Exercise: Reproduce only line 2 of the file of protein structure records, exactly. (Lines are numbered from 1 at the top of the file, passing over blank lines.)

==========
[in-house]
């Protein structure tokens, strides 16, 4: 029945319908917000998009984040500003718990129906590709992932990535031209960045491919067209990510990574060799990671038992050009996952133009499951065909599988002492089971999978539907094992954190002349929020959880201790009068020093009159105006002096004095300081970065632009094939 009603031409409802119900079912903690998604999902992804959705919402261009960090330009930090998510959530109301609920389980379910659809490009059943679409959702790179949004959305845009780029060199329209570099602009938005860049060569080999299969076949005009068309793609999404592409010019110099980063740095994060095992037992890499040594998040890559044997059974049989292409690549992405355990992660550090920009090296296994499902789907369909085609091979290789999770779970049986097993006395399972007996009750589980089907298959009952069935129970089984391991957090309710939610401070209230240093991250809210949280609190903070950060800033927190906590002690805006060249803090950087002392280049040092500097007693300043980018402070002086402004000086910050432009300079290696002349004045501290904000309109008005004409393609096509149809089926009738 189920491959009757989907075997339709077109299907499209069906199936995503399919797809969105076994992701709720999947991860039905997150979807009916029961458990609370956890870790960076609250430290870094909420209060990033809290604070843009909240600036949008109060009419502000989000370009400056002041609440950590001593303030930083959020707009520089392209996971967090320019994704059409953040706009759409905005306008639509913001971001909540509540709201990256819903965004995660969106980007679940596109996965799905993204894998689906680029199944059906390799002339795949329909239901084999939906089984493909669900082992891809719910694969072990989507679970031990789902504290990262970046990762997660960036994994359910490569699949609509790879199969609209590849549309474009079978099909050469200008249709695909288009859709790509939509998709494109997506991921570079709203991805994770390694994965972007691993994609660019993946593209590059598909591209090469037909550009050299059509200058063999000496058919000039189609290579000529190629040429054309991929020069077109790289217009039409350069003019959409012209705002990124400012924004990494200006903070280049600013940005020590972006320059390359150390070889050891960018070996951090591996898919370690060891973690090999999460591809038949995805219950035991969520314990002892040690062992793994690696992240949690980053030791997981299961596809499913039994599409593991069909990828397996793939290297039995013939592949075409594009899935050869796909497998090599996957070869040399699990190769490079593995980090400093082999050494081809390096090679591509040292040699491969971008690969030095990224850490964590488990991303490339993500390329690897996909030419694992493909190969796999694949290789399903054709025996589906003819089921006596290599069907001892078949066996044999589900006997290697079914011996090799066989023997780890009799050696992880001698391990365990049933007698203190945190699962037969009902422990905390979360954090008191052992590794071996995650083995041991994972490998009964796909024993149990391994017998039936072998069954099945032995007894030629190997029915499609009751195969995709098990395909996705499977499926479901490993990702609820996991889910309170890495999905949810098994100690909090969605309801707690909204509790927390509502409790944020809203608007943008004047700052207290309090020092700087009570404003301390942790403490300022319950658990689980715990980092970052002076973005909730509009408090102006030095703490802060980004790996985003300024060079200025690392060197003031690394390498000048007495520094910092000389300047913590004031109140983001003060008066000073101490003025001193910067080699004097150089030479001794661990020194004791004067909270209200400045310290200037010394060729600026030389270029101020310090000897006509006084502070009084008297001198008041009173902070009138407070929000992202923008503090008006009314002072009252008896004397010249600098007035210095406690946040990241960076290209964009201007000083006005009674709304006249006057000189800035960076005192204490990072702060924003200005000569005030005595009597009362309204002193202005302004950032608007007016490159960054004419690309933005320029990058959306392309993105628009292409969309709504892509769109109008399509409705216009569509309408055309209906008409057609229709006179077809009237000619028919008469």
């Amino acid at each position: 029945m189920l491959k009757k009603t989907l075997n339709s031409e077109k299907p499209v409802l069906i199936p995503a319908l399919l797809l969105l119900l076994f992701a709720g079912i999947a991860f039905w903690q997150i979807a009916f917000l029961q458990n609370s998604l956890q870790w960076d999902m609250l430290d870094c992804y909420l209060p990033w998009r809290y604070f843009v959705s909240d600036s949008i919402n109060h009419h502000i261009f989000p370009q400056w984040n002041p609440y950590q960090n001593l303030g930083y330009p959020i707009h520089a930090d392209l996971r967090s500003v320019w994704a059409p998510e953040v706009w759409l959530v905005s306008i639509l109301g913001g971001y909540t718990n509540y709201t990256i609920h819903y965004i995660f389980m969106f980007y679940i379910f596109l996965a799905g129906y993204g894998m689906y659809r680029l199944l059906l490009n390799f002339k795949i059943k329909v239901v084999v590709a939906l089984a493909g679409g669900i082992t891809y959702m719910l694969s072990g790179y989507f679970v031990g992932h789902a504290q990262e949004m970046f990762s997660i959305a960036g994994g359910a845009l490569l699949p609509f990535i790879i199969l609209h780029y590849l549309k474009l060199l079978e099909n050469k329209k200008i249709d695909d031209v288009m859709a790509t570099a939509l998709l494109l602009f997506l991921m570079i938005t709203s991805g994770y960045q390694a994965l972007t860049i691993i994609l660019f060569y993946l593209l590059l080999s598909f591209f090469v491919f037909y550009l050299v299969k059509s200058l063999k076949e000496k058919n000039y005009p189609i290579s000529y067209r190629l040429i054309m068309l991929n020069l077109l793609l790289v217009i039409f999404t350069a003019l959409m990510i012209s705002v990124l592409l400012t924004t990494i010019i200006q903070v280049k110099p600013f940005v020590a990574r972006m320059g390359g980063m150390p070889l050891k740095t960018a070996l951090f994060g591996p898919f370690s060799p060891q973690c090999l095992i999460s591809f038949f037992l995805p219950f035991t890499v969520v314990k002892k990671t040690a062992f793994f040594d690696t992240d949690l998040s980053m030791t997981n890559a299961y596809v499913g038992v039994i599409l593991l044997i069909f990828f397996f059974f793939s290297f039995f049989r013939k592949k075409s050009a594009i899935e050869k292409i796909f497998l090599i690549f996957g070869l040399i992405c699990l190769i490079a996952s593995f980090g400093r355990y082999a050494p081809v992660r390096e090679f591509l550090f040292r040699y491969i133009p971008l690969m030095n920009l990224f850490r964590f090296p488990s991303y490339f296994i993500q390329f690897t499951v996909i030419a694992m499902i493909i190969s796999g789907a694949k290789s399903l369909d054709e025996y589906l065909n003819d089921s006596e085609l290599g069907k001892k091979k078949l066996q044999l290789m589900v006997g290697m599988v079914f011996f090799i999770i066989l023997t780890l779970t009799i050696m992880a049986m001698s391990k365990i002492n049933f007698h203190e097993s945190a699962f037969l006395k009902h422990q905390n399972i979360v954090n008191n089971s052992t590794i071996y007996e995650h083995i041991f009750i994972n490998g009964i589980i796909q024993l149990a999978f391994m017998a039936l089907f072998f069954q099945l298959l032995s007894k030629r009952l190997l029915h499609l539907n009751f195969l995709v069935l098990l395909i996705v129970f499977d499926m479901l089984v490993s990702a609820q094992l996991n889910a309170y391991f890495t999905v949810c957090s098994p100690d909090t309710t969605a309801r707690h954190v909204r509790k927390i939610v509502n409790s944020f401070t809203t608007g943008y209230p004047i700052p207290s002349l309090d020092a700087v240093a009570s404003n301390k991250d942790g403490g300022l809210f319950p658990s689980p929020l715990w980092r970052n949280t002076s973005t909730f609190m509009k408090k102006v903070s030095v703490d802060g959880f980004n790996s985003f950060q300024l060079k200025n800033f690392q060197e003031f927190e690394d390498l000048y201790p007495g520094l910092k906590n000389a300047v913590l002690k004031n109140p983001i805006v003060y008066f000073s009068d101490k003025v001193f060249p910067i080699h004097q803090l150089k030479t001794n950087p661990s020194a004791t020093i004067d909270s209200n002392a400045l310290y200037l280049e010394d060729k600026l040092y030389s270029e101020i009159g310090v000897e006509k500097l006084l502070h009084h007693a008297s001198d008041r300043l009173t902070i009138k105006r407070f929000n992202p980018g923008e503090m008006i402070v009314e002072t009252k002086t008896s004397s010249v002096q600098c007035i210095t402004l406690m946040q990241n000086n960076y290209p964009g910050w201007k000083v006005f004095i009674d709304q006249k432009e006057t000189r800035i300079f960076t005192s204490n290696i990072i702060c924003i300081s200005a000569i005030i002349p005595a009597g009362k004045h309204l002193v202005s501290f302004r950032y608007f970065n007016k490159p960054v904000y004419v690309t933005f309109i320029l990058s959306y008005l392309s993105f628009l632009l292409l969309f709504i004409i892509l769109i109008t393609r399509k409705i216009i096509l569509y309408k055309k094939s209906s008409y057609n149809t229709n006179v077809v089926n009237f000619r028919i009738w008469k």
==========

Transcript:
């Protein structure tokens, strides 16, 4: 029945319908917000998009984040500003718990129906590709992932990535031209960045491919067209990510990574060799990671038992050009996952133009499951065909599988002492089971999978539907094992954190002349929020959880201790009068020093009159105006002096004095300081970065632009094939 009603031409409802119900079912903690998604999902992804959705919402261009960090330009930090998510959530109301609920389980379910659809490009059943679409959702790179949004959305845009780029060199329209570099602009938005860049060569080999299969076949005009068309793609999404592409010019110099980063740095994060095992037992890499040594998040890559044997059974049989292409690549992405355990992660550090920009090296296994499902789907369909085609091979290789999770779970049986097993006395399972007996009750589980089907298959009952069935129970089984391991957090309710939610401070209230240093991250809210949280609190903070950060800033927190906590002690805006060249803090950087002392280049040092500097007693300043980018402070002086402004000086910050432009300079290696002349004045501290904000309109008005004409393609096509149809089926009738 189920491959009757989907075997339709077109299907499209069906199936995503399919797809969105076994992701709720999947991860039905997150979807009916029961458990609370956890870790960076609250430290870094909420209060990033809290604070843009909240600036949008109060009419502000989000370009400056002041609440950590001593303030930083959020707009520089392209996971967090320019994704059409953040706009759409905005306008639509913001971001909540509540709201990256819903965004995660969106980007679940596109996965799905993204894998689906680029199944059906390799002339795949329909239901084999939906089984493909669900082992891809719910694969072990989507679970031990789902504290990262970046990762997660960036994994359910490569699949609509790879199969609209590849549309474009079978099909050469200008249709695909288009859709790509939509998709494109997506991921570079709203991805994770390694994965972007691993994609660019993946593209590059598909591209090469037909550009050299059509200058063999000496058919000039189609290579000529190629040429054309991929020069077109790289217009039409350069003019959409012209705002990124400012924004990494200006903070280049600013940005020590972006320059390359150390070889050891960018070996951090591996898919370690060891973690090999999460591809038949995805219950035991969520314990002892040690062992793994690696992240949690980053030791997981299961596809499913039994599409593991069909990828397996793939290297039995013939592949075409594009899935050869796909497998090599996957070869040399699990190769490079593995980090400093082999050494081809390096090679591509040292040699491969971008690969030095990224850490964590488990991303490339993500390329690897996909030419694992493909190969796999694949290789399903054709025996589906003819089921006596290599069907001892078949066996044999589900006997290697079914011996090799066989023997780890009799050696992880001698391990365990049933007698203190945190699962037969009902422990905390979360954090008191052992590794071996995650083995041991994972490998009964796909024993149990391994017998039936072998069954099945032995007894030629190997029915499609009751195969995709098990395909996705499977499926479901490993990702609820996991889910309170890495999905949810098994100690909090969605309801707690909204509790927390509502409790944020809203608007943008004047700052207290309090020092700087009570404003301390942790403490300022319950658990689980715990980092970052002076973005909730509009408090102006030095703490802060980004790996985003300024060079200025690392060197003031690394390498000048007495520094910092000389300047913590004031109140983001003060008066000073101490003025001193910067080699004097150089030479001794661990020194004791004067909270209200400045310290200037010394060729600026030389270029101020310090000897006509006084502070009084008297001198008041009173902070009138407070929000992202923008503090008006009314002072009252008896004397010249600098007035210095406690946040990241960076290209964009201007000083006005009674709304006249006057000189800035960076005192204490990072702060924003200005000569005030005595009597009362309204002193202005302004950032608007007016490159960054004419690309933005320029990058959306392309993105628009292409969309709504892509769109109008399509409705216009569509309408055309209906008409057609229709006179077809009237000619028919008469």